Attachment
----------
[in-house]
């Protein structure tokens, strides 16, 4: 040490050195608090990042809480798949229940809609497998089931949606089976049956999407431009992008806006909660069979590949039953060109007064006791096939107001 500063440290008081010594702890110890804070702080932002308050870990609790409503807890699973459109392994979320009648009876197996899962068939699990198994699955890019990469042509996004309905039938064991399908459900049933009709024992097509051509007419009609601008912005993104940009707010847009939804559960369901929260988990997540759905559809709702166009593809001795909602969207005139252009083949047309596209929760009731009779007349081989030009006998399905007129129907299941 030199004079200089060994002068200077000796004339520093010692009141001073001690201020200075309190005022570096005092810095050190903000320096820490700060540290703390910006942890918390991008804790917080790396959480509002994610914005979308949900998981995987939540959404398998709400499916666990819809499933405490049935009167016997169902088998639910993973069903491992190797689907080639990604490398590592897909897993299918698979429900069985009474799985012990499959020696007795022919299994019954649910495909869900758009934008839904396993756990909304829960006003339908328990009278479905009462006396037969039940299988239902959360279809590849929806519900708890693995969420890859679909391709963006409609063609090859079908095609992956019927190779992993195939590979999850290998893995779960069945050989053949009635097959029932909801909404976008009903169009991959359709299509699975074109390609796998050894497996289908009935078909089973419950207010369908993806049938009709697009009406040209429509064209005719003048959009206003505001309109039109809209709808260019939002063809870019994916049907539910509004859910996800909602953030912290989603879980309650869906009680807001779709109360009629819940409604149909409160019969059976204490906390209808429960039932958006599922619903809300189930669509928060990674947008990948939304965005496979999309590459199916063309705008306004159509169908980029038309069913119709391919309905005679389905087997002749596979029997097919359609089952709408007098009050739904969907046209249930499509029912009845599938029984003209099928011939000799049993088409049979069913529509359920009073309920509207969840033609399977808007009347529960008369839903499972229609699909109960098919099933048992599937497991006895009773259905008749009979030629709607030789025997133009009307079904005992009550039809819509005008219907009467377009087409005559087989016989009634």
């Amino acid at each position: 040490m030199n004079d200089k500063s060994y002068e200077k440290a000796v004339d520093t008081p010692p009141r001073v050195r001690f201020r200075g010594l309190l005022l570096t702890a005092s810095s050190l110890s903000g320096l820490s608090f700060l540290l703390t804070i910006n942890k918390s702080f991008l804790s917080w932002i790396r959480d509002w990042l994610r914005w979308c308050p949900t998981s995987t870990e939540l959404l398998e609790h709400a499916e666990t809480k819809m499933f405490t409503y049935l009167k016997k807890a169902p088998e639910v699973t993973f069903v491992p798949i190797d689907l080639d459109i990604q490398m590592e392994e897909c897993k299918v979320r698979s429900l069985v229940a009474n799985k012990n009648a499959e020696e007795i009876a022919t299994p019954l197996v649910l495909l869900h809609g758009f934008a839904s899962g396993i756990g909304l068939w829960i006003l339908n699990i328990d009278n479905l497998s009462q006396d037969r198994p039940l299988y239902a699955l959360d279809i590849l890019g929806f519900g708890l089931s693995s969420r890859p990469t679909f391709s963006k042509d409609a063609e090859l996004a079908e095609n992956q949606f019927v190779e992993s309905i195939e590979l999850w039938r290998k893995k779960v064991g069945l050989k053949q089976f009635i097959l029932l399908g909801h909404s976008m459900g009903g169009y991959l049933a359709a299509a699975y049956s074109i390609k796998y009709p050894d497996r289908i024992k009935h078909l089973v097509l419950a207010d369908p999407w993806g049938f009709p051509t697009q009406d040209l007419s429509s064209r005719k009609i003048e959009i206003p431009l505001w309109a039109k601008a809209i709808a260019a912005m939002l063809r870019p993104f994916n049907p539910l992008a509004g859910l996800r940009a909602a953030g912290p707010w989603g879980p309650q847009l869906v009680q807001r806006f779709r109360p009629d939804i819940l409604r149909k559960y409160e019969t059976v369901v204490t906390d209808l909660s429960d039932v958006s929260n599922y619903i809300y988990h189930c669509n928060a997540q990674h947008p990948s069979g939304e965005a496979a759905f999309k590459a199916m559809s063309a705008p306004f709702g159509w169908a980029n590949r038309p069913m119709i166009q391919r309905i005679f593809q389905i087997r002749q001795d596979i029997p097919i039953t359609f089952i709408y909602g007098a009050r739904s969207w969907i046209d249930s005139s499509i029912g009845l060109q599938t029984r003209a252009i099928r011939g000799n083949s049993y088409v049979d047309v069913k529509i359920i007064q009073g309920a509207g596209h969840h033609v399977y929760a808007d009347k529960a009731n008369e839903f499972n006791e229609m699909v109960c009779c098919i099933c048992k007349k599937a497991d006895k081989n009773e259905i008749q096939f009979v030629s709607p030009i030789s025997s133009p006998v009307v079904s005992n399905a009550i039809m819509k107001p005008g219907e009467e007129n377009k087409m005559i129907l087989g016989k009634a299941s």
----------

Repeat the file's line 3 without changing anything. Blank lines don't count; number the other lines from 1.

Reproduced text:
């Amino acid at each position: 040490m030199n004079d200089k500063s060994y002068e200077k440290a000796v004339d520093t008081p010692p009141r001073v050195r001690f201020r200075g010594l309190l005022l570096t702890a005092s810095s050190l110890s903000g320096l820490s608090f700060l540290l703390t804070i910006n942890k918390s702080f991008l804790s917080w932002i790396r959480d509002w990042l994610r914005w979308c308050p949900t998981s995987t870990e939540l959404l398998e609790h709400a499916e666990t809480k819809m499933f405490t409503y049935l009167k016997k807890a169902p088998e639910v699973t993973f069903v491992p798949i190797d689907l080639d459109i990604q490398m590592e392994e897909c897993k299918v979320r698979s429900l069985v229940a009474n799985k012990n009648a499959e020696e007795i009876a022919t299994p019954l197996v649910l495909l869900h809609g758009f934008a839904s899962g396993i756990g909304l068939w829960i006003l339908n699990i328990d009278n479905l497998s009462q006396d037969r198994p039940l299988y239902a699955l959360d279809i590849l890019g929806f519900g708890l089931s693995s969420r890859p990469t679909f391709s963006k042509d409609a063609e090859l996004a079908e095609n992956q949606f019927v190779e992993s309905i195939e590979l999850w039938r290998k893995k779960v064991g069945l050989k053949q089976f009635i097959l029932l399908g909801h909404s976008m459900g009903g169009y991959l049933a359709a299509a699975y049956s074109i390609k796998y009709p050894d497996r289908i024992k009935h078909l089973v097509l419950a207010d369908p999407w993806g049938f009709p051509t697009q009406d040209l007419s429509s064209r005719k009609i003048e959009i206003p431009l505001w309109a039109k601008a809209i709808a260019a912005m939002l063809r870019p993104f994916n049907p539910l992008a509004g859910l996800r940009a909602a953030g912290p707010w989603g879980p309650q847009l869906v009680q807001r806006f779709r109360p009629d939804i819940l409604r149909k559960y409160e019969t059976v369901v204490t906390d209808l909660s429960d039932v958006s929260n599922y619903i809300y988990h189930c669509n928060a997540q990674h947008p990948s069979g939304e965005a496979a759905f999309k590459a199916m559809s063309a705008p306004f709702g159509w169908a980029n590949r038309p069913m119709i166009q391919r309905i005679f593809q389905i087997r002749q001795d596979i029997p097919i039953t359609f089952i709408y909602g007098a009050r739904s969207w969907i046209d249930s005139s499509i029912g009845l060109q599938t029984r003209a252009i099928r011939g000799n083949s049993y088409v049979d047309v069913k529509i359920i007064q009073g309920a509207g596209h969840h033609v399977y929760a808007d009347k529960a009731n008369e839903f499972n006791e229609m699909v109960c009779c098919i099933c048992k007349k599937a497991d006895k081989n009773e259905i008749q096939f009979v030629s709607p030009i030789s025997s133009p006998v009307v079904s005992n399905a009550i039809m819509k107001p005008g219907e009467e007129n377009k087409m005559i129907l087989g016989k009634a299941s």